A man looks at a movable ceiling grid, left; three men converse in a lab, center; a woman adjusts a panel on a light fixture, right.

Lighting systems with distributed intelligence sensors and modern network interfaces – often referred to as “connected,” “networked,” or “Internet-of-Things” lighting systems – have been on the market for many years. Their ability to monitor their operation and the environment they serve holds much potential to adapt their behavior to specific installation conditions and needs and facilitate many data-driven use cases. However, the deployment of such systems has been limited to date, and many questions remain about how well they will work, whether they will actually save more energy than conventional systems, and whether they will offer enough benefits and value-added features to justify the investment. PNNL investigations of data-driven lighting systems are designed to answer these questions, to identify market adoption issues and technology development needs, and to contribute to development of industry standards and model specifications.

PNNL developed a connected lighting test bed (CLTB) in Portland, Oregon, to meet the laboratory needs of this research. The CLTB enables the efficient installation of indoor and outdoor lighting devices, with a focus on electrical performance evaluation rather than emulation of real-world lighting environments.

Video Url
A video about the DOE Connected Lighting Test Bed, a laboratory facility for research and testing of connected lighting systems.
Video courtesy of the Department of Energy

The connected lighting test bed (CLTB) enables the efficient installation of indoor and outdoor lighting devices, with a focus on electrical performance evaluation rather than emulation of real-world lighting environments. Two ceiling grids are available for installing indoor lighting luminaires. Modular wall and flooring systems enable the creation of mock rooms that facilitate the evaluation of how obstacles affect wireless communication and sensor performance. The CLTB also has dedicated infrastructure for streetlighting luminaires, network communication (including ethernet switches and wireless communication gateways), circuit-level power and energy metering, and programmable power sources to study the impact of varying power conditions.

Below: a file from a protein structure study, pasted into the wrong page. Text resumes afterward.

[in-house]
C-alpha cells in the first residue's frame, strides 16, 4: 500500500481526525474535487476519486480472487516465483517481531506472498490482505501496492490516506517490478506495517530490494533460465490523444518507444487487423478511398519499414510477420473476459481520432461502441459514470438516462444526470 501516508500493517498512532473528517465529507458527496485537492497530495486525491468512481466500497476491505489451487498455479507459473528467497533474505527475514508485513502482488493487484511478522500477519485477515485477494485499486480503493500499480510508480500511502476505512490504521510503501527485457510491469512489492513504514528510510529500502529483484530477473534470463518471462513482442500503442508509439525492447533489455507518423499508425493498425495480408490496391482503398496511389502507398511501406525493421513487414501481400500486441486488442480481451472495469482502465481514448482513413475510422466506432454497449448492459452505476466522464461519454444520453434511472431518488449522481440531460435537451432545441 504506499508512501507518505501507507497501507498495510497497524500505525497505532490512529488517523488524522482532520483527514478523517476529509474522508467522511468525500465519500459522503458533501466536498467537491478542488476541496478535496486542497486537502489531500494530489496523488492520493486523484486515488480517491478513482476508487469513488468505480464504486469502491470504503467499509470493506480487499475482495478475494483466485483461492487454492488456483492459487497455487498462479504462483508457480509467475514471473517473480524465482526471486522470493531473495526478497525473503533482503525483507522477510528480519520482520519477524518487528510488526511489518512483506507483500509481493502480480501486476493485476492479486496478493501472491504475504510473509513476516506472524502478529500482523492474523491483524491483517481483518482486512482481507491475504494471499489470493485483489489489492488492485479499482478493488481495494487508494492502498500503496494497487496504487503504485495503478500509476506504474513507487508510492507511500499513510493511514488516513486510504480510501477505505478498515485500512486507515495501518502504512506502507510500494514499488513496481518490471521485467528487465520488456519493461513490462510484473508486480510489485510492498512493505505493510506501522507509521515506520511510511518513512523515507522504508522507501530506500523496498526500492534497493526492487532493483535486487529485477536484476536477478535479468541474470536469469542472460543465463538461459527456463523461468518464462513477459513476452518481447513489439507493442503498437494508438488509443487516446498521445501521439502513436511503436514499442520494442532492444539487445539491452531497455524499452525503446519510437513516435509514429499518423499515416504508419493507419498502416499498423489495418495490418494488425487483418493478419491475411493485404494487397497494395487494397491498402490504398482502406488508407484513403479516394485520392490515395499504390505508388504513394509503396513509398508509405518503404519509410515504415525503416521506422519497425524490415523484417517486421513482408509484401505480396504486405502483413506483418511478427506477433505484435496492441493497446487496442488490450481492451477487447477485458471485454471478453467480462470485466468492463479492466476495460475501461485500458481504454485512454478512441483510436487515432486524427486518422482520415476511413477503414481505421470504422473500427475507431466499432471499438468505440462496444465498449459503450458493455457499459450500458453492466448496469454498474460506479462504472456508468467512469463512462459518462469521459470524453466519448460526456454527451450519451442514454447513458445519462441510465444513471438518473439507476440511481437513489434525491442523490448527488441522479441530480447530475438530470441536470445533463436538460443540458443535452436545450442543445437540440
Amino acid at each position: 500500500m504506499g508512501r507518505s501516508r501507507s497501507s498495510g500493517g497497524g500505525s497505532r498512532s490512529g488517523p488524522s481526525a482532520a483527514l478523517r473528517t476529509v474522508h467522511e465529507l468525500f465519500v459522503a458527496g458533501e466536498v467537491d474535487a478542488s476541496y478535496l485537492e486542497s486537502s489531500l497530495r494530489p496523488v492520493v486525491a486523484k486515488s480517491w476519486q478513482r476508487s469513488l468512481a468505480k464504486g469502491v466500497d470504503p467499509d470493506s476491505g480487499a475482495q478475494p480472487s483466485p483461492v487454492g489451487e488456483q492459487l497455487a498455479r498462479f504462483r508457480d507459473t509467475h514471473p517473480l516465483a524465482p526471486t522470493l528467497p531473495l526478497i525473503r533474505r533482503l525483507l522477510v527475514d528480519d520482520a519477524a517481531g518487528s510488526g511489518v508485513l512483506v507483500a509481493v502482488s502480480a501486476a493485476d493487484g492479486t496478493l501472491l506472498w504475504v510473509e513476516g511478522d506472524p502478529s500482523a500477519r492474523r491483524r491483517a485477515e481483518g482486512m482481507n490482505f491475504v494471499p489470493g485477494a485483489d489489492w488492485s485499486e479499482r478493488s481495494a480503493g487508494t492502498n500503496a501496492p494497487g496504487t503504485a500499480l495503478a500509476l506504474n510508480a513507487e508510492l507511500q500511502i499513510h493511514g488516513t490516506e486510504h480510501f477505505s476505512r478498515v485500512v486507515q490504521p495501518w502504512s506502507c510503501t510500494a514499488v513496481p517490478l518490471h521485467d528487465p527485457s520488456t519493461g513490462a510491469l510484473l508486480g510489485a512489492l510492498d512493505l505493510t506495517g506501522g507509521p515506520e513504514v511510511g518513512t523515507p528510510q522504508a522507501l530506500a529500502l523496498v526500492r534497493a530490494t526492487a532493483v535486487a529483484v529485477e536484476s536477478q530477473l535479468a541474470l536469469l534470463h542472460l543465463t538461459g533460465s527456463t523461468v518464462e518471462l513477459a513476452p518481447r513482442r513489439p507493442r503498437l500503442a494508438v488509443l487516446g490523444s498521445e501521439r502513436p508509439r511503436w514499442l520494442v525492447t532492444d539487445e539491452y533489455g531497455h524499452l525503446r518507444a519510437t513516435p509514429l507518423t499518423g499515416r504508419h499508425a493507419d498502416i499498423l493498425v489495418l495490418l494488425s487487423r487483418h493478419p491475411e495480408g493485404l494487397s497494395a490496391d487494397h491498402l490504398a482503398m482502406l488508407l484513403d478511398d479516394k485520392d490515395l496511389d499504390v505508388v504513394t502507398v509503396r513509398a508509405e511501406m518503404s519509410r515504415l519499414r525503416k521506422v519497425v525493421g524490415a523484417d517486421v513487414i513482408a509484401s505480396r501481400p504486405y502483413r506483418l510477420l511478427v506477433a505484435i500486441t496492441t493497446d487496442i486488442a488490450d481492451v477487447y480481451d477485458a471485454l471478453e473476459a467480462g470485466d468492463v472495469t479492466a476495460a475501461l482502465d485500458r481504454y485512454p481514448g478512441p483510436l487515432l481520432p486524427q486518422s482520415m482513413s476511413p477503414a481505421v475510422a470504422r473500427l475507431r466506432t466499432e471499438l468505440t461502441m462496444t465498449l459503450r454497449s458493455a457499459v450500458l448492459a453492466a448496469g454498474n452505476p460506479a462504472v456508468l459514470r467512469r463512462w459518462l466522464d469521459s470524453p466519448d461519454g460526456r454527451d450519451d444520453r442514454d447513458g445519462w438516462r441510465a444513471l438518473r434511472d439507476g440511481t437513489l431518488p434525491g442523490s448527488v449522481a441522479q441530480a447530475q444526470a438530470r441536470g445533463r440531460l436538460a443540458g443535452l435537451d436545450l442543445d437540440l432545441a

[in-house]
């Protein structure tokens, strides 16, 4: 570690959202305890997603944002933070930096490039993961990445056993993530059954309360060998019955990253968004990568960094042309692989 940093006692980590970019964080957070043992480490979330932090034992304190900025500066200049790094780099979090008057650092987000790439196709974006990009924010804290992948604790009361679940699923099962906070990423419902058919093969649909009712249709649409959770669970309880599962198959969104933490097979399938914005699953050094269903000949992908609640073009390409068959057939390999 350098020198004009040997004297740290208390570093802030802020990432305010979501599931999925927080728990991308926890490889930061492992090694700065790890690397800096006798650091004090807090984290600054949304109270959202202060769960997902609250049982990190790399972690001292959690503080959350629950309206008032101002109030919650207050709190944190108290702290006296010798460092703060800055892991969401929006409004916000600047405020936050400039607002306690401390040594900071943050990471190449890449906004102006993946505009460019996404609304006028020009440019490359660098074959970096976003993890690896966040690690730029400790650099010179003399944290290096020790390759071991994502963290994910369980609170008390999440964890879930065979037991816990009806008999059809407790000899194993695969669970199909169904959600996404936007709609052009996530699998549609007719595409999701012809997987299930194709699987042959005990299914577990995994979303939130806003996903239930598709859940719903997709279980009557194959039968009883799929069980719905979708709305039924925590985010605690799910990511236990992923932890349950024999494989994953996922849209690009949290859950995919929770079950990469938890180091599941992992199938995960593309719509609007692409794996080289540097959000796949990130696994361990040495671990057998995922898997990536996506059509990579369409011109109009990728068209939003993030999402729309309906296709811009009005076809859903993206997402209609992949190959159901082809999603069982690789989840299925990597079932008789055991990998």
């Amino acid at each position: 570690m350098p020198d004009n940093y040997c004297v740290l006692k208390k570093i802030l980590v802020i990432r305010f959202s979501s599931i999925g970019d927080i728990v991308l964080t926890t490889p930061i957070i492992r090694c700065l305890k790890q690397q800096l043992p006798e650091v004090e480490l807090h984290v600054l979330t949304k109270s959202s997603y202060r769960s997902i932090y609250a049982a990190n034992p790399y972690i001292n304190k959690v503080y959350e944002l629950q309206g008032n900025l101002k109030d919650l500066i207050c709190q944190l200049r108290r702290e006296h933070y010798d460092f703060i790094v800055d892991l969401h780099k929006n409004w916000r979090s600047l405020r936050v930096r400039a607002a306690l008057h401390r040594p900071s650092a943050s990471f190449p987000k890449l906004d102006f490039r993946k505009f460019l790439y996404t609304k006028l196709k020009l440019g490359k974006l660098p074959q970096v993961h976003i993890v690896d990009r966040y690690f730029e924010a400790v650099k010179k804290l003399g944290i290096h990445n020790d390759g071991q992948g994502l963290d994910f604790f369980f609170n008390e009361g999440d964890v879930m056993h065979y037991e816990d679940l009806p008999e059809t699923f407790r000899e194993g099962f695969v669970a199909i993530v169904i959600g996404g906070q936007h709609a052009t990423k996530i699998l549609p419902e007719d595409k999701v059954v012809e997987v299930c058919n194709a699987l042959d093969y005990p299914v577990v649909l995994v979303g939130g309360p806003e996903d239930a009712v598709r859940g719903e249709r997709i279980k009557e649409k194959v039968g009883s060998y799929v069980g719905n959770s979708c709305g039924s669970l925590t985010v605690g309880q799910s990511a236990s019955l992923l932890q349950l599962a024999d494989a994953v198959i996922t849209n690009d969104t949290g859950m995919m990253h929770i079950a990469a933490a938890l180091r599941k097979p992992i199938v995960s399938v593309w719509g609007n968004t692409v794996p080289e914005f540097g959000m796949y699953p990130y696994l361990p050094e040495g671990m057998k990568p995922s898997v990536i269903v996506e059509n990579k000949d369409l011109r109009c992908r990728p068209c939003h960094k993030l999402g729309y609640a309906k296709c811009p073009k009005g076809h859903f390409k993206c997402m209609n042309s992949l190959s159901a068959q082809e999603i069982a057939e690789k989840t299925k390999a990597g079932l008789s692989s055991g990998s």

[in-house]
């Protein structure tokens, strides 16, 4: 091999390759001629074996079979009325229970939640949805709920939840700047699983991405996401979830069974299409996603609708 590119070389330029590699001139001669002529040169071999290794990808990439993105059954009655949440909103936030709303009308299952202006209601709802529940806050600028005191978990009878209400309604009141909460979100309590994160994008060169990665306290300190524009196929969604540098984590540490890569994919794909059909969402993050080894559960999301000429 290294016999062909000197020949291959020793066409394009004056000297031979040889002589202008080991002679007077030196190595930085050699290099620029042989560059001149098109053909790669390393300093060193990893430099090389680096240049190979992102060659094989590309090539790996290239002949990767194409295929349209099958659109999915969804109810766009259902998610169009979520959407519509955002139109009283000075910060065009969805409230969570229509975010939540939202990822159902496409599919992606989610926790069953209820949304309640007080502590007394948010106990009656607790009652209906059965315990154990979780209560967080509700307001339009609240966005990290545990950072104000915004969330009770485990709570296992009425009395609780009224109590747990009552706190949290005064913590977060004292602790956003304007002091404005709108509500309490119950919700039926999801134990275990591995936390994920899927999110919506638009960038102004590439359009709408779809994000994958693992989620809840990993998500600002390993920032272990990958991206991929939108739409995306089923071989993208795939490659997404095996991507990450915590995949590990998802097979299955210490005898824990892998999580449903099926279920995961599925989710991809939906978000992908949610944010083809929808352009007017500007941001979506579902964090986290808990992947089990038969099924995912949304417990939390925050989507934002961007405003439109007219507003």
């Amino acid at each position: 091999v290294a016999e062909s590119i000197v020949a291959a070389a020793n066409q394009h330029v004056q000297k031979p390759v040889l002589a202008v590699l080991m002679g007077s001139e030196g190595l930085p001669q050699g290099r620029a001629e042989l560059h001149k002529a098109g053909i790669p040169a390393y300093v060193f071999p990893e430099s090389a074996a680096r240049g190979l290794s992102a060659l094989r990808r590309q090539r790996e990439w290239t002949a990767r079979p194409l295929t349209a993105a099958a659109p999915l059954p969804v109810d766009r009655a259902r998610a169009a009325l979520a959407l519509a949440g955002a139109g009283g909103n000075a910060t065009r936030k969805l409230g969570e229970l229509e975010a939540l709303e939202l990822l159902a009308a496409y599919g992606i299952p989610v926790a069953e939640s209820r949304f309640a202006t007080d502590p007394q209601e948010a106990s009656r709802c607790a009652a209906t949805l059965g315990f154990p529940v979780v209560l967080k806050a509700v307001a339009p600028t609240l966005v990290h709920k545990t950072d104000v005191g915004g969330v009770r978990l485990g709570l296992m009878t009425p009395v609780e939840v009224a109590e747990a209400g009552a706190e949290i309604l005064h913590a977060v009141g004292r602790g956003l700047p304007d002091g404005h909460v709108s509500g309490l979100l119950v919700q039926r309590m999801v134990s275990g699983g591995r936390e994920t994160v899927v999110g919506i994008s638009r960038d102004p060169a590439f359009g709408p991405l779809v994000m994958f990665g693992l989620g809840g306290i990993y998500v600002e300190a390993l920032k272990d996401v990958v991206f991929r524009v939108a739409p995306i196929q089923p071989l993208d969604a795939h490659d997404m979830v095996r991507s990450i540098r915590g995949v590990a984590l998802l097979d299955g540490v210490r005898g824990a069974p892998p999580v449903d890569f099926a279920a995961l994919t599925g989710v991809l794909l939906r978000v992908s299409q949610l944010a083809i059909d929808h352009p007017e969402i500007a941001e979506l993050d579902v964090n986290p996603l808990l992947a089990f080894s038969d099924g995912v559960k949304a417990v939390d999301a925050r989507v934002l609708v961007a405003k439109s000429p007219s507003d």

Many industry partners have supported studies in the CLTB over the past years, including Autani, Cisco, Cree Lighting, Digital Lumens, Enlighted, GE Current, Focal Point, Hubbell Lighting, Igor, Leviton, MHT Lighting, Molex, NuLEDs, Signify, Silver Spring Networks – now part of Itron, Silvair, Synapse Wireless, Telematics Wireless, Xicato, and others. These partners donate lighting devices and systems, software, network communication infrastructure, and configuration expertise.

If you are interested in participating in DOE CLTB studies, send an email to michael.poplawski@pnnl.gov with your contact information and area of interest.


Connected Lighting Systems Research

Foundational research evaluated the performance of commercially-available connected lighting systems, documented the range of performance for key characteristics, and identified market adoption issues and technology development needs.

Energy Reporting


Configuration Complexity

Sensors and Fault Detection


Connected Streetlighting Systems

Power-Over-Ethernet (PoE) Technology

Flexibility for Providing Grid Services

Data-Driven Electrical Systems Research

PNNL research is transitioning from its original focus on characterizing commercially available lighting systems to the development and demonstration of new data-driven approaches that address market adoption issues for a broader scope of building electric systems – including lighting, information technology, battery energy storage, and electric vehicle charging.

Standards and Specification Support

PNNL contributes to the development of voluntary industry standards, specifications, and tools.


PNNL provides technical support for early adopters who often pave the way for broad adoption by taking chances and providing valuable feedback. Contact us at michael.poplawski@pnnl.gov to explore potential collaborations.